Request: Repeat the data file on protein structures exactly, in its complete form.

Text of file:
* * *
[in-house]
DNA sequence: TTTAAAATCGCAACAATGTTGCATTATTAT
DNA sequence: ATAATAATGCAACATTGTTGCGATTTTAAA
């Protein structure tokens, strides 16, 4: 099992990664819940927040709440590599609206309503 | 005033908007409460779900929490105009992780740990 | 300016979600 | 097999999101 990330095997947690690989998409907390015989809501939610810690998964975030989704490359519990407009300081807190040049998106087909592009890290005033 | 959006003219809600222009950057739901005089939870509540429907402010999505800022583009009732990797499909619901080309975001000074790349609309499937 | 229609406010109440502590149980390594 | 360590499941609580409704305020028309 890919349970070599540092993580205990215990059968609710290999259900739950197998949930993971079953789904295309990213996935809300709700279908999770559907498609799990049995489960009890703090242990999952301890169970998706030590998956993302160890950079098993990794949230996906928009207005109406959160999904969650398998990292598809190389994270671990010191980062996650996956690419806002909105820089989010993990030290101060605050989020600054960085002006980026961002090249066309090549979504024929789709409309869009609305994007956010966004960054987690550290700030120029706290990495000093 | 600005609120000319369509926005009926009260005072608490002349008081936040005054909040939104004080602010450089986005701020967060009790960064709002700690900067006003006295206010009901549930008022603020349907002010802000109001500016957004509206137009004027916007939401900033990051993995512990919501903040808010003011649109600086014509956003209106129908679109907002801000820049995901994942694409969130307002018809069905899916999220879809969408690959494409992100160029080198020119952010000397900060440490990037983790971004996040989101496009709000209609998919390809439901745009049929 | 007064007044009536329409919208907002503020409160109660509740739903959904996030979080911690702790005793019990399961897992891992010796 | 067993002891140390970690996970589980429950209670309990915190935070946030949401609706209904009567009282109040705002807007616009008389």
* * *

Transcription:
[in-house]
DNA sequence: TTTAAAATCGCAACAATGTTGCATTATTAT
DNA sequence: ATAATAATGCAACATTGTTGCGATTTTAAA
């Protein structure tokens, strides 16, 4: 099992990664819940927040709440590599609206309503 | 005033908007409460779900929490105009992780740990 | 300016979600 | 097999999101 990330095997947690690989998409907390015989809501939610810690998964975030989704490359519990407009300081807190040049998106087909592009890290005033 | 959006003219809600222009950057739901005089939870509540429907402010999505800022583009009732990797499909619901080309975001000074790349609309499937 | 229609406010109440502590149980390594 | 360590499941609580409704305020028309 890919349970070599540092993580205990215990059968609710290999259900739950197998949930993971079953789904295309990213996935809300709700279908999770559907498609799990049995489960009890703090242990999952301890169970998706030590998956993302160890950079098993990794949230996906928009207005109406959160999904969650398998990292598809190389994270671990010191980062996650996956690419806002909105820089989010993990030290101060605050989020600054960085002006980026961002090249066309090549979504024929789709409309869009609305994007956010966004960054987690550290700030120029706290990495000093 | 600005609120000319369509926005009926009260005072608490002349008081936040005054909040939104004080602010450089986005701020967060009790960064709002700690900067006003006295206010009901549930008022603020349907002010802000109001500016957004509206137009004027916007939401900033990051993995512990919501903040808010003011649109600086014509956003209106129908679109907002801000820049995901994942694409969130307002018809069905899916999220879809969408690959494409992100160029080198020119952010000397900060440490990037983790971004996040989101496009709000209609998919390809439901745009049929 | 007064007044009536329409919208907002503020409160109660509740739903959904996030979080911690702790005793019990399961897992891992010796 | 067993002891140390970690996970589980429950209670309990915190935070946030949401609706209904009567009282109040705002807007616009008389």